One of the clichés of politics is that candidates campaign in poetry and govern in prose. That means they forget about a lot of what they said before being elected.
While Illinois legislators wrestled with the issue of legalizing marijuana, their counterparts in Oregon were addressing an unanticipated problem from their decision to legalize it.
"Infrastructure" is a boring bureaucratic word that undersells a serious problem facing Gov. J.B. Pritzker: Illinois needs to repair its crumbling roads and bridges. Is that a slightly sexier sell? Pritzker and lawmakers are hashing out plans for a six-year capital construction spending spre…
The unrelenting wave across the country to legalize the recreational use of marijuana began in 2012 when Colorado and Washington by way of referendum became the first states in the union to grant that liberty.
The bidding war for votes in the Democratic presidential primary escalated quickly this week with a proposal by Massachusetts Sen. Elizabeth Warren to wipe out student debt, courtesy of the taxpayers.
A disagreeable odor surrounds the recent discussion about the future of Effingham Police Chief Jeff Fuesting. The talk is cloaked in a vagueness that is, nevertheless, charged with passion on both sides.
How House Bill 1873 didn't garner unanimous approval when the House considered it is mystifying. The measure seeks to double ticket fines for motorists who don't stop for school buses.
By now, the problems are well-documented: More Illinois roads and bridges are falling into disrepair, and the state's financial straits have left less money on the table to address the growing list of infrastructure deficiencies.
Walter Ginter began using heroin in the early 1970s while serving in the Army. By 1977, desperate to kick the habit, he turned to daily doses of methadone, a synthetic opioid that eases withdrawal and decreases cravings. The treatment worked.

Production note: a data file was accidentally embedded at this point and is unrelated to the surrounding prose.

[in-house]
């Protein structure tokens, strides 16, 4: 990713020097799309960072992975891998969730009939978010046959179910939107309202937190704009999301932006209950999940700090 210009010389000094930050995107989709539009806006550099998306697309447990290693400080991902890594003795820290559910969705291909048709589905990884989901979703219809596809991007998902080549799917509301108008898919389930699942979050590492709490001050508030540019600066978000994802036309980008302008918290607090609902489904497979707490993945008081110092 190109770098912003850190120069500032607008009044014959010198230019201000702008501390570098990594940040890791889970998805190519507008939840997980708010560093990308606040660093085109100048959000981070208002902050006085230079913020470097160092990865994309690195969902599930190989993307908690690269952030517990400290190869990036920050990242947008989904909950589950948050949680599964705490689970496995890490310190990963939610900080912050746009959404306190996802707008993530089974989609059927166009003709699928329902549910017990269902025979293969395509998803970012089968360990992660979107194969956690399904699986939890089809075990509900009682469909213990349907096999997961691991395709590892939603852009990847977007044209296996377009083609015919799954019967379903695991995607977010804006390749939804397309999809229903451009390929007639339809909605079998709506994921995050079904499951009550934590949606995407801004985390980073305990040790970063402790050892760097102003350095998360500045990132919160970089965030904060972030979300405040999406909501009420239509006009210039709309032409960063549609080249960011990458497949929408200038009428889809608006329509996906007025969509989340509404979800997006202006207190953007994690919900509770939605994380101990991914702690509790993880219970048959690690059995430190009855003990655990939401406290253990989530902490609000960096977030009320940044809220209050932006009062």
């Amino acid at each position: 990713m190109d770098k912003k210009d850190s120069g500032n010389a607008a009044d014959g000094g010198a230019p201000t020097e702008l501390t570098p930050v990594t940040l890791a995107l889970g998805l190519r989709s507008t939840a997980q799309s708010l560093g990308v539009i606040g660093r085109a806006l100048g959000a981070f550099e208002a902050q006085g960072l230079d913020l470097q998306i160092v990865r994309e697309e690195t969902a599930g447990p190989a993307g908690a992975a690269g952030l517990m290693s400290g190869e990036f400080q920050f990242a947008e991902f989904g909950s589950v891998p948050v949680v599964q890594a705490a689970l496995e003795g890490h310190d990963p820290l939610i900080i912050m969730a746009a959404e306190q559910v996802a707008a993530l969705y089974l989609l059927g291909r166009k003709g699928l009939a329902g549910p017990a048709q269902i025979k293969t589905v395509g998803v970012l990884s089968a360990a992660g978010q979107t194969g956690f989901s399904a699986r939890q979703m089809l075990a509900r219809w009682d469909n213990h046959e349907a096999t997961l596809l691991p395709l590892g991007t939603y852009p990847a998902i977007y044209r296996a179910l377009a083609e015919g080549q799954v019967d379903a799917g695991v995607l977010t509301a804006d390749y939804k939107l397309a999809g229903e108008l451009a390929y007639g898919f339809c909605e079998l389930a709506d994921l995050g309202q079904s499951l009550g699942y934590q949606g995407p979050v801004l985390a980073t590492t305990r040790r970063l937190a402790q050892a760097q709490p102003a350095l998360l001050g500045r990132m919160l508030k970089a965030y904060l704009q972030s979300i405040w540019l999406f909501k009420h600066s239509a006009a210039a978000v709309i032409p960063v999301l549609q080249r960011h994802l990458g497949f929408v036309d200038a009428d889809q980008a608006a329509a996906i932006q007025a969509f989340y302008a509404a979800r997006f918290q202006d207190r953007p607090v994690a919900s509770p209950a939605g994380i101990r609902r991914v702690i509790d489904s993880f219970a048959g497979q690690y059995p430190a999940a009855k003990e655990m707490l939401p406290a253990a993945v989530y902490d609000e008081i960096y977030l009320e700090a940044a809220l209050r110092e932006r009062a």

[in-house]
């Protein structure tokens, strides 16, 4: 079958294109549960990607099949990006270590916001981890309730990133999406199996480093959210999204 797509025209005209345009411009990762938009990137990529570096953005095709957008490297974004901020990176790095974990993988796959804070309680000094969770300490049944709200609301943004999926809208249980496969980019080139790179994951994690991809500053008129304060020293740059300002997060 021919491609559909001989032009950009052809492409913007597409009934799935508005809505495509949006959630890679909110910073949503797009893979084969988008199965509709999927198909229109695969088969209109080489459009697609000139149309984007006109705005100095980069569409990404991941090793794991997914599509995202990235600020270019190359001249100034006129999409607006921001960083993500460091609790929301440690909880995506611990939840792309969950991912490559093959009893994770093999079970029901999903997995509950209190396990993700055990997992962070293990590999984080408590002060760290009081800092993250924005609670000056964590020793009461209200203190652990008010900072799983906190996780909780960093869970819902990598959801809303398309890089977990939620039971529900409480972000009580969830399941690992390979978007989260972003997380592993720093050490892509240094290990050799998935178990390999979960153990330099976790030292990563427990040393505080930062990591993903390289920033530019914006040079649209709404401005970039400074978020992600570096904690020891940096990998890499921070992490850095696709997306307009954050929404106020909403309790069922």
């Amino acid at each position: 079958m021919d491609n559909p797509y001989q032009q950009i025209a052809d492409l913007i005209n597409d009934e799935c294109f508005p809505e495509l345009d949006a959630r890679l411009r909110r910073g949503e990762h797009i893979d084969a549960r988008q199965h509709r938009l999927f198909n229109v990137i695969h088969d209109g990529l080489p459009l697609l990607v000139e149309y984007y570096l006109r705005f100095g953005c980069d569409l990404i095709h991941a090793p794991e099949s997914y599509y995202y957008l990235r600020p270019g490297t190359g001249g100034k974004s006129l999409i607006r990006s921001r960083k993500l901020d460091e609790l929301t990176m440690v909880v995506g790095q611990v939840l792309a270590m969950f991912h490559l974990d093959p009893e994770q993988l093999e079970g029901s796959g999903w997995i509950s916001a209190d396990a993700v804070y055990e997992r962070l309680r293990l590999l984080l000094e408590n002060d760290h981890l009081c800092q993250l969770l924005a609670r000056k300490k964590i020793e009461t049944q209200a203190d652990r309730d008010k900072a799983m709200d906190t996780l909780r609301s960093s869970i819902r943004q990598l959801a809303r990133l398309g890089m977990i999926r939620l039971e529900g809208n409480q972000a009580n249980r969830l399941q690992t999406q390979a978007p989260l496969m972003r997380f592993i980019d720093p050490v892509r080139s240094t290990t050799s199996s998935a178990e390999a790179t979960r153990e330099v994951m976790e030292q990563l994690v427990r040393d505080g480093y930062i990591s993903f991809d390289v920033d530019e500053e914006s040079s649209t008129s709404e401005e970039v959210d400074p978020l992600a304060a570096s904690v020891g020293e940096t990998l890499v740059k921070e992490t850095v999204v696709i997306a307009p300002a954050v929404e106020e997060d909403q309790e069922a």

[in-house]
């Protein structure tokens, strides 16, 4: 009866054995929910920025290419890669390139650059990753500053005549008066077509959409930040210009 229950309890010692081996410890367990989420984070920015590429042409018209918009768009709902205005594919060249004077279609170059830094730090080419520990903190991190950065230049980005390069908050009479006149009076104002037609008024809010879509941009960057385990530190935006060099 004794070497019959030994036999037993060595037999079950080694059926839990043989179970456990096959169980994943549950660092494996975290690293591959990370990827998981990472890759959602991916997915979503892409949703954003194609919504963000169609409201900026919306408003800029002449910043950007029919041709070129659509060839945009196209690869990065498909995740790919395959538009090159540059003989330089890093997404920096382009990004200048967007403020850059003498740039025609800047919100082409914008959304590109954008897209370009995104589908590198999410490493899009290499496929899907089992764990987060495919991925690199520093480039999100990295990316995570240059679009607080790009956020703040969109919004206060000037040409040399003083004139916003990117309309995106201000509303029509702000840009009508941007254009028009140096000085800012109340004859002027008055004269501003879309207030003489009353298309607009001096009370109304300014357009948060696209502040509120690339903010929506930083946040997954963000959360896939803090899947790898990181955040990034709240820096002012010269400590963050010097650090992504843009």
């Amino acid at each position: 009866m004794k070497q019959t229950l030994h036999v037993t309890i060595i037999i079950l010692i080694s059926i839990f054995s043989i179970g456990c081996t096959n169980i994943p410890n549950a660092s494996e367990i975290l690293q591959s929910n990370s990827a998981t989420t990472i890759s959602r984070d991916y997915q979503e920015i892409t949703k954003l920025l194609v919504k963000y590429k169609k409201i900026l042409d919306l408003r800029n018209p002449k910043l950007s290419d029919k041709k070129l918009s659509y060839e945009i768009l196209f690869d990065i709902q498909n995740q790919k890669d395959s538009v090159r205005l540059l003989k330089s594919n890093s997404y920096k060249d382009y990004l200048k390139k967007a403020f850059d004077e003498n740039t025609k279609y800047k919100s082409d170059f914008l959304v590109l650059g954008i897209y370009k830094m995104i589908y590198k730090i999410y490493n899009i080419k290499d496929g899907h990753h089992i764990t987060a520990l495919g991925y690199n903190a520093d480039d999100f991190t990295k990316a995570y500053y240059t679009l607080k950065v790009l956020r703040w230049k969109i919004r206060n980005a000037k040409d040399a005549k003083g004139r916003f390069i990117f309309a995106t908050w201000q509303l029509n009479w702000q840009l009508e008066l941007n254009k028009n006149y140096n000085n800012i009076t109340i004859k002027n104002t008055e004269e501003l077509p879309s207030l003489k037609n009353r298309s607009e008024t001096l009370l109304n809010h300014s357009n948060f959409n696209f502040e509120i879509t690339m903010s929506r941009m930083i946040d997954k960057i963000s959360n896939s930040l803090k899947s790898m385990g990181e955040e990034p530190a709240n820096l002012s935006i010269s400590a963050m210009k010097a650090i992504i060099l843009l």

It has been a long time coming, but Illinois and Missouri are now issuing Real ID-compliant driver's licenses, which will be needed to board planes or enter some federally controlled buildings starting next year.
For more than two decades after the Roe v. Wade decision of 1973, Illinois lawmakers bitterly debated a question important to many families: Should parents know that their daughter, who's younger than 18, intends to have an abortion?
Officials estimate that $5.3 million would be generated annually for public school districts in Effingham County, based on 2018 sales, if voters on Tuesday approve the Illinois County School Facility Tax, also called the 1 Cent Sales Tax.
State and local leaders are ramping up their efforts in preparation for the 2020 census. While the actual numbers won't be counted until next year, the importance of getting residents to respond can't be overstated.
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- Peggy Hubbard announces U.S. Senate campaign against Dick Durbin
- Effingham County judge denies killer's conditional release
- Practicing medicine in a small town
- Rain gives team an additional day to strategize at Talladega
- Grants for Teachers: Unit 40 Foundation surprises recipients